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An Examination of Certain Abuses, Corruptions, and Enormities in the City of Dublin

Published online by Cambridge University Press:  02 September 2021

David Hayton
Affiliation:
Queen's University Belfast
Adam Rounce
Affiliation:
University of Nottingham
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Summary

Headnote

Probably composed early 1732; published c.March 1732; copy text 1732a (see Textual Account).

A mock-description of supposedly treasonous Jacobite messages encoded in the cries of street-sellers and shop-signs, examined to the point of absurdity, An Examination of Certain Abuses is one of Swift's last prose works to be based upon the ironies that can extend from a credulous narrator. It is possible that (like the Vindication of Carteret) it was directed against exaggerated anti- Jacobite rhetoric, shown, for instance, in the lordmayor of Dublin's forbidding of the wearing of white roses and similar symbols on 10 June, the Pretender's birthday (see Introduction, p. xciv).

The pamphlet's general target is theWhig use of old-fashioned shibboleths to keep Tories out of office, and to advance themselves, through the indiscriminate accusation of Jacobitism against political enemies. It is not always clear whether any persons in Ireland suffered damage to their political careers as a result of such abuse: the satire is more pertinent to England than Ireland, as some of Swift's English friends (such as Bolingbroke and the second Earl of Oxford) were in permanent political exclusion because of their Toryism.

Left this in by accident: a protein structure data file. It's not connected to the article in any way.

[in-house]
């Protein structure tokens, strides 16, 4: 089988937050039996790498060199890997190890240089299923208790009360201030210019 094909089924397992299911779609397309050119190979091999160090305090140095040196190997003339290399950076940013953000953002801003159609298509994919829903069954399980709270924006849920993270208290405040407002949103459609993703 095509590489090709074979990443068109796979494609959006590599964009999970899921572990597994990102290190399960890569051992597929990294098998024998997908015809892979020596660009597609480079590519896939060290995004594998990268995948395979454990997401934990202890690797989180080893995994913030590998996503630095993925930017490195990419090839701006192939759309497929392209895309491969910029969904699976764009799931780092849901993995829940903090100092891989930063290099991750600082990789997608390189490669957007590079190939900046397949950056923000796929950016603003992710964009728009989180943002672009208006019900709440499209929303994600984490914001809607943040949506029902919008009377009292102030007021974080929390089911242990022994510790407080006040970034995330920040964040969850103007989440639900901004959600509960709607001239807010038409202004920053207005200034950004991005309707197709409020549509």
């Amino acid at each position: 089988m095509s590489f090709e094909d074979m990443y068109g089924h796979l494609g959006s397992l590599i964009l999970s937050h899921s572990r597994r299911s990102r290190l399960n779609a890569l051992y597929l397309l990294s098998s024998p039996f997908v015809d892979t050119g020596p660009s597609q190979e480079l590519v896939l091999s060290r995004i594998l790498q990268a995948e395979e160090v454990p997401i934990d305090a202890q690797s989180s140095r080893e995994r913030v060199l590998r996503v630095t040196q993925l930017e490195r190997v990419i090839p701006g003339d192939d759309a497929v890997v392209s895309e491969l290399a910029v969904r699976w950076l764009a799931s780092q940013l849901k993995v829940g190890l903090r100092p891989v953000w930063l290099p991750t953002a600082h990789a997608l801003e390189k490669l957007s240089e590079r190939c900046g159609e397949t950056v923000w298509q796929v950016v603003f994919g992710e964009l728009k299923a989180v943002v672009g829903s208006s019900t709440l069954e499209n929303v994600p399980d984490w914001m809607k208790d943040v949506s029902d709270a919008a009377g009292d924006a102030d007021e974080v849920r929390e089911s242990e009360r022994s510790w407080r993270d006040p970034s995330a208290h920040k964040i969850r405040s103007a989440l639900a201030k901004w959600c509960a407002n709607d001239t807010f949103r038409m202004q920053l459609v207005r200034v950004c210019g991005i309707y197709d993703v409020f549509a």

It was published in Dublin in 1732 as An Examination of Certain Abuses, Corruptions, and Enormities in the City of Dublin. The London edition was retitled City Cries, Instrumental and Vocal: or, An Examination of Certain Abuses Corruptions, and Enormities in London andDublin. This also added three pages at the end of the pamphlet (giving another example of alleged Jacobitism, connected to London sign-posts), an addition made presumably by Swift as an acknowledgement of the different audience in England.

AN EXAMINATION OF CERTAIN ABUSES, &c.

Nothing is held more commendable in all great Cities, especially the Metropolis of a Kingdom, than what the French call the Police; by which Word is meant the Government thereof, to prevent the many Disorders occasioned by great Numbers of People and Carriages, especially thro’ narrow Streets. In this Government our famous City of Dublin is said to be very defective, and universally complained of. Many wholesome Laws have been enacted to correct these Abuses, but are ill executed; and many more are wanting, which I hope the united Wisdom of the Nation (whereof so many good Effects have already appeared this Session) will soon take into their most profound Consideration.

Type
Chapter
Information
Irish Political Writings after 1725
A Modest Proposal and Other Works
, pp. 240 - 263
Publisher: Cambridge University Press
Print publication year: 2018

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